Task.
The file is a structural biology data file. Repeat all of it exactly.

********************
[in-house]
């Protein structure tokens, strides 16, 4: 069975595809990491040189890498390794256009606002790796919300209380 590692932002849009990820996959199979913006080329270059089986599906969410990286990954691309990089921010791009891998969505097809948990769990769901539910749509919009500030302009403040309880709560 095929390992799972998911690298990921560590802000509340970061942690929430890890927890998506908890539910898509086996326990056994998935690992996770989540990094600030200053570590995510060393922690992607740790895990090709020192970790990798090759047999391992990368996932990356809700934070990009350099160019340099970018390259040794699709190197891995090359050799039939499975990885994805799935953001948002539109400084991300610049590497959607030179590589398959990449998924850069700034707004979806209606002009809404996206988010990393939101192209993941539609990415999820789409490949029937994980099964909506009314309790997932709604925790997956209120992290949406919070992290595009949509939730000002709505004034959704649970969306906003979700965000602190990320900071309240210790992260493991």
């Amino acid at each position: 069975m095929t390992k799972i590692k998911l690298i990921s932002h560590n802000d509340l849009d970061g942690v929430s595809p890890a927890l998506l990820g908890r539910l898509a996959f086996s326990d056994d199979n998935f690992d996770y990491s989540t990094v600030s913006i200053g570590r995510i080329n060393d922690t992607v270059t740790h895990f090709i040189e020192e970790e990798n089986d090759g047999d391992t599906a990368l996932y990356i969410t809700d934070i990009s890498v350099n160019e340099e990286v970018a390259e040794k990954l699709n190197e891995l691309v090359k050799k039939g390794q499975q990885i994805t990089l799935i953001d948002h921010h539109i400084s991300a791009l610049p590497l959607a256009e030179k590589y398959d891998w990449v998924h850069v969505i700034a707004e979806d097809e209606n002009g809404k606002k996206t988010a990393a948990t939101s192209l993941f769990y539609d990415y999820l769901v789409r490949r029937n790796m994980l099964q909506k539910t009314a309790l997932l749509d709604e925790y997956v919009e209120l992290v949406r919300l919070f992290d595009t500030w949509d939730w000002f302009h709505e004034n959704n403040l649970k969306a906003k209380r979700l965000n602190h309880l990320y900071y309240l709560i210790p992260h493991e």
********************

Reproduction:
[in-house]
């Protein structure tokens, strides 16, 4: 069975595809990491040189890498390794256009606002790796919300209380 590692932002849009990820996959199979913006080329270059089986599906969410990286990954691309990089921010791009891998969505097809948990769990769901539910749509919009500030302009403040309880709560 095929390992799972998911690298990921560590802000509340970061942690929430890890927890998506908890539910898509086996326990056994998935690992996770989540990094600030200053570590995510060393922690992607740790895990090709020192970790990798090759047999391992990368996932990356809700934070990009350099160019340099970018390259040794699709190197891995090359050799039939499975990885994805799935953001948002539109400084991300610049590497959607030179590589398959990449998924850069700034707004979806209606002009809404996206988010990393939101192209993941539609990415999820789409490949029937994980099964909506009314309790997932709604925790997956209120992290949406919070992290595009949509939730000002709505004034959704649970969306906003979700965000602190990320900071309240210790992260493991």
């Amino acid at each position: 069975m095929t390992k799972i590692k998911l690298i990921s932002h560590n802000d509340l849009d970061g942690v929430s595809p890890a927890l998506l990820g908890r539910l898509a996959f086996s326990d056994d199979n998935f690992d996770y990491s989540t990094v600030s913006i200053g570590r995510i080329n060393d922690t992607v270059t740790h895990f090709i040189e020192e970790e990798n089986d090759g047999d391992t599906a990368l996932y990356i969410t809700d934070i990009s890498v350099n160019e340099e990286v970018a390259e040794k990954l699709n190197e891995l691309v090359k050799k039939g390794q499975q990885i994805t990089l799935i953001d948002h921010h539109i400084s991300a791009l610049p590497l959607a256009e030179k590589y398959d891998w990449v998924h850069v969505i700034a707004e979806d097809e209606n002009g809404k606002k996206t988010a990393a948990t939101s192209l993941f769990y539609d990415y999820l769901v789409r490949r029937n790796m994980l099964q909506k539910t009314a309790l997932l749509d709604e925790y997956v919009e209120l992290v949406r919300l919070f992290d595009t500030w949509d939730w000002f302009h709505e004034n959704n403040l649970k969306a906003k209380r979700l965000n602190h309880l990320y900071y309240l709560i210790p992260h493991e």